“No moment in technology history has ever been more exciting or dangerous than now. The Internet is like a new computer running a flashy, exciting demo. We have been entranced by this demo for fifteen years. But now it is time to get to work, and make the Internet do what we want it to.” – David Gelernter, “Time to Start Taking the Internet Seriously.” The Edge. (2010).
Why is advertising seen as evil? In most cases, it’s clear: it interrupts easy radio listening; it’s a large percentage of the television you don’t want to watch; it pops out at you when you enter a website, when you click play, or when you’re Continue reading “How Butt Wipes Have Cleaned Up Online Advertising”
As the volume of self-published works continues to grow exponentially, research by book data analysts at Bowker suggest that the number of self-published titles has increased by 422% since 2007, and as the tools to do so increase in popularity and ability, with platforms from Amazon and Smashword providing full self-publishing services, publishers are increasingly being called into question to defend not just their position, but their existence. In a world where the number of books is increasing exponentially, I argue that the traditional publishing house will become an identifier for quality.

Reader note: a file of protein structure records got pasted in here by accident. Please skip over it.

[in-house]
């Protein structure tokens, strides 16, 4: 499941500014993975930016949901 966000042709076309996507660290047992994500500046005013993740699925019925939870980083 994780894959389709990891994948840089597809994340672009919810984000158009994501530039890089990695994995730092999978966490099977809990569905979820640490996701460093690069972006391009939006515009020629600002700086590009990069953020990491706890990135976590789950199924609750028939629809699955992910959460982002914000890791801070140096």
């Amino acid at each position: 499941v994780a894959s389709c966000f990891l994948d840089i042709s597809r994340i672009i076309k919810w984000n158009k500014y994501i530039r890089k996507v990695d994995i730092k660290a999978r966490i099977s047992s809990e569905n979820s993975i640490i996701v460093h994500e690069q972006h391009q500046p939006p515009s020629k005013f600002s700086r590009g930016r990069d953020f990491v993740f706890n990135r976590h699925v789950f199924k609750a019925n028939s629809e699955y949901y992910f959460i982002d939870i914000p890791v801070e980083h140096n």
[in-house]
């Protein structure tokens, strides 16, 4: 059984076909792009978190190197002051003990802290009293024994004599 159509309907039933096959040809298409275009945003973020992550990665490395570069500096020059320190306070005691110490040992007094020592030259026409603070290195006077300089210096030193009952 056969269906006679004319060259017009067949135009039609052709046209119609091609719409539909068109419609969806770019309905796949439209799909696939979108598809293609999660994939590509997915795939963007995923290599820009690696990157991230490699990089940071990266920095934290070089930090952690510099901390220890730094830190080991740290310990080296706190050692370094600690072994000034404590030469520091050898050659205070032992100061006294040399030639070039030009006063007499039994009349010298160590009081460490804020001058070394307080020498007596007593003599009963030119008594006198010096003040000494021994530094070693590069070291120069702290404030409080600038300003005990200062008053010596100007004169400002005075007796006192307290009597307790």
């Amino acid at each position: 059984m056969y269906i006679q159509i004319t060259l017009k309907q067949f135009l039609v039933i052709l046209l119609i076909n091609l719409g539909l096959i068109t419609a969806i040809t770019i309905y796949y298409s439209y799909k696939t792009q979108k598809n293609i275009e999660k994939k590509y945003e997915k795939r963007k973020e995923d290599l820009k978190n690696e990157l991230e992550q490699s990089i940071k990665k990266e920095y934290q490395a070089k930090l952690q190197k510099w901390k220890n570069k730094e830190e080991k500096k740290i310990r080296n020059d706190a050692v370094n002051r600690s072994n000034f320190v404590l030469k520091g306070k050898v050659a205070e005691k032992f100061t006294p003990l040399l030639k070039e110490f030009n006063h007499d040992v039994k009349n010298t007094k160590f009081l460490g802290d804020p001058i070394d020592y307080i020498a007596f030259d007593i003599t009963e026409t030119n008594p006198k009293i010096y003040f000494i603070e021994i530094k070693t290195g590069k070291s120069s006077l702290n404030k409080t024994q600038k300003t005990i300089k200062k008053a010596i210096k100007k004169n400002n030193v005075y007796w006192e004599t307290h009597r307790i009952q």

In 2009, the year before I bought my first smartphone, I read 53 books. Today, it feels like I am reading more than ever, but last year’s book list—a fraction of my previous consumption—suggests otherwise. Dozens of tomes have been replaced by thousands of online articles: of-the-moment content from sources like FastCo, The Cut, and the Atlantic Cities. They all hit somewhere between entertaining and informative, and they’re almost always out of date by tomorrow.
The internet is prime breeding ground for ephemeral content. With an infinity of information and a glut of sources, we’ve come to prefer our publications in quickly digestible format. It’s how our favourite online “news” sources keep up with the advertiser demand for thousands and thousands of pageviews: they create more, smaller bites of fast content, and we are happy to take the bait.